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1. The Ehrenfest Paradox

After watching some of the posts here, I am not sure if I can conclude -

The circumference-radius ratio is INDEED not 2π, but with a factor γ (which means Euclidean geometry is not necessarily correct in relativity, and the radius 'cuts through the circumference' ?) , Or

The 'inelastic' radius 'shortens' to fulfill the Euclidean geometry (which is not correct, I supposed. The radius is perpendicular to the velocity, so it should not experience Lorentz contraction.)

2. The Twin Paradox

Time dilation tells us, in both of the frames of the twins, they 'believed' that the his brother is experiencing 'slower time' relative to himself, and both of their measurements of time must be correct, despite the results might seem to contradict to another.

Problem is -

When the twin travelling in spaceship with relativistic speed, gets back to earth to meet his brother, the contradiction arises. Who is older?

If one argues -

The 'relativistic' twin experiences a change of velocity and the direction of returning journey is opposite to the starting one. The calculation will not be that naive - substituting the speed to the equation of time dilation.

One could suggest a modified version of twin paradox -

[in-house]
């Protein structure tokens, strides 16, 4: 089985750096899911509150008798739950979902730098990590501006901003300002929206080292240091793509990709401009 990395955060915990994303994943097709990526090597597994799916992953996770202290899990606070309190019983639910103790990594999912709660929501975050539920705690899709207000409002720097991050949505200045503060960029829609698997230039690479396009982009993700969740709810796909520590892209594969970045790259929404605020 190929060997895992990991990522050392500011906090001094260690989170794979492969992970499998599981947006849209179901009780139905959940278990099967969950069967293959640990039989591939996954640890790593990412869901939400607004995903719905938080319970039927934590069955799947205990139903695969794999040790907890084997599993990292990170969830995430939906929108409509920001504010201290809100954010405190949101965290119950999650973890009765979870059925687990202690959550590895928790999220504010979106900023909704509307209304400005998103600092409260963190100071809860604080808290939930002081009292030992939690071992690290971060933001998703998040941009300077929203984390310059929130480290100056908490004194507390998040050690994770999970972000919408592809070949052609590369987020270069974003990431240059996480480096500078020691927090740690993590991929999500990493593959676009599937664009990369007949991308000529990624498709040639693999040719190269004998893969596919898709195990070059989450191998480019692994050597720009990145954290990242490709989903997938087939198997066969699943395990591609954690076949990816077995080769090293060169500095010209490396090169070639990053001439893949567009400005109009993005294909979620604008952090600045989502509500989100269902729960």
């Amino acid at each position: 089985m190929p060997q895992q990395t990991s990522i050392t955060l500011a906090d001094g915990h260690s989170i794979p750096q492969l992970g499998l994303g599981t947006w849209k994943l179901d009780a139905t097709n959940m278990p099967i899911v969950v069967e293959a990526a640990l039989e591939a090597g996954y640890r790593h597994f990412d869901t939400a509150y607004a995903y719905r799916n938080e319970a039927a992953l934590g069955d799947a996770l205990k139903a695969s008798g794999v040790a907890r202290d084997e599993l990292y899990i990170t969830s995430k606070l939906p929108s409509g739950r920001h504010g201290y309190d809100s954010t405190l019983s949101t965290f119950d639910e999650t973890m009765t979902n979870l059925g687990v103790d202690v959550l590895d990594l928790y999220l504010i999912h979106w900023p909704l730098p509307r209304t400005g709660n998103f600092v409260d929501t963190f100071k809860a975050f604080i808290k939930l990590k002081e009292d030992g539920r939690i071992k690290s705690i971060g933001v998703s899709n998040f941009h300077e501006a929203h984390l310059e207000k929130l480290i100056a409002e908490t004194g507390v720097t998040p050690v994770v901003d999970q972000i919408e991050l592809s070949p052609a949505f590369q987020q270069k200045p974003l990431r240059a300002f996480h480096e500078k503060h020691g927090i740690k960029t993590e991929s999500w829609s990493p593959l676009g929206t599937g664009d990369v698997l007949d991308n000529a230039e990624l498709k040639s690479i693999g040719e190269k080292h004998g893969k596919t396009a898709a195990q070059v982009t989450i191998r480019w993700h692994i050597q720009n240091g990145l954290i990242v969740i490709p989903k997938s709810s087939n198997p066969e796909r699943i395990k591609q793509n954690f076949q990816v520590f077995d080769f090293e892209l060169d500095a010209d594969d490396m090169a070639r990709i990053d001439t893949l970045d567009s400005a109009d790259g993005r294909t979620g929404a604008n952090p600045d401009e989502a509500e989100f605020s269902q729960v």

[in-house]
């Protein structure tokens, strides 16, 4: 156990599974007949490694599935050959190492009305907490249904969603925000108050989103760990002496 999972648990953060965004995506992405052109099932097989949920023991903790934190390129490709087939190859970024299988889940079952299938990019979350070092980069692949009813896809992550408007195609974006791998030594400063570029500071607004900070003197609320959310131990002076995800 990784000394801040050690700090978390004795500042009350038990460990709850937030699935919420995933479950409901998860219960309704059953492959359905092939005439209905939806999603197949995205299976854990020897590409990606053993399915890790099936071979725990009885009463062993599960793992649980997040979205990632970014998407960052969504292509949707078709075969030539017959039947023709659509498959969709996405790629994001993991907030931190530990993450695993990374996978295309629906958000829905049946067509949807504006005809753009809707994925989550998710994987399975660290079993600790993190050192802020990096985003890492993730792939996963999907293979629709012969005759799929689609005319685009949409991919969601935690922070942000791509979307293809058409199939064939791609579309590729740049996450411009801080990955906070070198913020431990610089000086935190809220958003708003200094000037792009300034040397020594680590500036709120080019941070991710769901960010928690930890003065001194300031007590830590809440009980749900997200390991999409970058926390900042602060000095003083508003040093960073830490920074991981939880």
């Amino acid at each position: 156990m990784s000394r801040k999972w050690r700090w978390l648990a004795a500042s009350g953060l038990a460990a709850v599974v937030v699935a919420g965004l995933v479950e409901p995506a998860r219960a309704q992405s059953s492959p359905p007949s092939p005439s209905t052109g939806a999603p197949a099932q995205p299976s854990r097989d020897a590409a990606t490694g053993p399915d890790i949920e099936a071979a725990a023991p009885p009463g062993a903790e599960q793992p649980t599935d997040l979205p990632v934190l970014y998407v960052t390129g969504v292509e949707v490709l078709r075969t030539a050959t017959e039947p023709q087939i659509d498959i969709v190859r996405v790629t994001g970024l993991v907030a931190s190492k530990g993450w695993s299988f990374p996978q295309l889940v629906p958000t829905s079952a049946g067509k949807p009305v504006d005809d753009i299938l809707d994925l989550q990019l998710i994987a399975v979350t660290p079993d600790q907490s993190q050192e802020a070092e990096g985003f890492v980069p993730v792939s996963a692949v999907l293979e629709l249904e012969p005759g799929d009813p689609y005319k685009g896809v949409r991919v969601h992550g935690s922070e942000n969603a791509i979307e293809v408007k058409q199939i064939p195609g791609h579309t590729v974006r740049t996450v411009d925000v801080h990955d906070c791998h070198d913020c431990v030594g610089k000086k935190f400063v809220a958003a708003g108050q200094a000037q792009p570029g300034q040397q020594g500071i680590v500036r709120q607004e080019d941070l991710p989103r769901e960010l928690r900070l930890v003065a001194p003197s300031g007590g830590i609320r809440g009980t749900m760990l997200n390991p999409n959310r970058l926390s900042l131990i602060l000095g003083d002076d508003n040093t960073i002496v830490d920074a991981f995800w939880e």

The twin A travels at v~c, in a 'straight' path. But, the space is closed and curved. A gets back to earth. Same result arises in the original paradox.

It seems to be hard to combine the 'contradictory' results into one at their reunion. Can anyone get an explanation of non-inertial frame about the twin paradox? Is the modified one still involving in acceleration?

Thanks for answering.

After watching some of the posts here, I am not sure if I can conclude -

The circumference-radius ratio is INDEED not 2π, but with a factor γ (which means Euclidean geometry is not necessarily correct in relativity, and the radius 'cuts through the circumference' ?) , Or

The 'inelastic' radius 'shortens' to fulfill the Euclidean geometry (which is not correct, I supposed. The radius is perpendicular to the velocity, so it should not experience Lorentz contraction.)

2. The Twin Paradox

Time dilation tells us, in both of the frames of the twins, they 'believed' that the his brother is experiencing 'slower time' relative to himself, and both of their measurements of time must be correct, despite the results might seem to contradict to another.

Problem is -

When the twin travelling in spaceship with relativistic speed, gets back to earth to meet his brother, the contradiction arises. Who is older?

If one argues -

The 'relativistic' twin experiences a change of velocity and the direction of returning journey is opposite to the starting one. The calculation will not be that naive - substituting the speed to the equation of time dilation.

One could suggest a modified version of twin paradox -

The twin A travels at v~c, in a 'straight' path. But, the space is closed and curved. A gets back to earth. Same result arises in the original paradox.

It seems to be hard to combine the 'contradictory' results into one at their reunion. Can anyone get an explanation of non-inertial frame about the twin paradox? Is the modified one still involving in acceleration?

Thanks for answering.

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